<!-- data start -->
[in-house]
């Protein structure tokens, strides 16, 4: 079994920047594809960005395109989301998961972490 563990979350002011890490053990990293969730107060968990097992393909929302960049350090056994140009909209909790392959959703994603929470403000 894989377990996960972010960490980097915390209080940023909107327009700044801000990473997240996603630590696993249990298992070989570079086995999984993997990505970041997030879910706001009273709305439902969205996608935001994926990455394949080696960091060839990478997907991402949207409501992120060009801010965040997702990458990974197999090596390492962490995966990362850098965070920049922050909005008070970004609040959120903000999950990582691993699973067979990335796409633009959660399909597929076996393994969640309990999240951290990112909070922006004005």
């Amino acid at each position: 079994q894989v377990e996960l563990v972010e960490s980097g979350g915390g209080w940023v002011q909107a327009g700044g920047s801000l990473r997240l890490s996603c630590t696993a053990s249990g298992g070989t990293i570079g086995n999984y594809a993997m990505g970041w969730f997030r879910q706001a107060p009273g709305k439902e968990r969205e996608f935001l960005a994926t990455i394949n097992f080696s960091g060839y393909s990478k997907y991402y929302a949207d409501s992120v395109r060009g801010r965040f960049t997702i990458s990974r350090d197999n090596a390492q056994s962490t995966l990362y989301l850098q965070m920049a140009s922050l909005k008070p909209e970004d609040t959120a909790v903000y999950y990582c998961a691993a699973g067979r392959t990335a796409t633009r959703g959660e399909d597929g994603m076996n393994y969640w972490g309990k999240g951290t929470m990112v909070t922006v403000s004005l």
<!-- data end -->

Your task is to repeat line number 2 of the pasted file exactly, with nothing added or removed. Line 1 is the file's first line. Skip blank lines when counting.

């Protein structure tokens, strides 16, 4: 079994920047594809960005395109989301998961972490 563990979350002011890490053990990293969730107060968990097992393909929302960049350090056994140009909209909790392959959703994603929470403000 894989377990996960972010960490980097915390209080940023909107327009700044801000990473997240996603630590696993249990298992070989570079086995999984993997990505970041997030879910706001009273709305439902969205996608935001994926990455394949080696960091060839990478997907991402949207409501992120060009801010965040997702990458990974197999090596390492962490995966990362850098965070920049922050909005008070970004609040959120903000999950990582691993699973067979990335796409633009959660399909597929076996393994969640309990999240951290990112909070922006004005």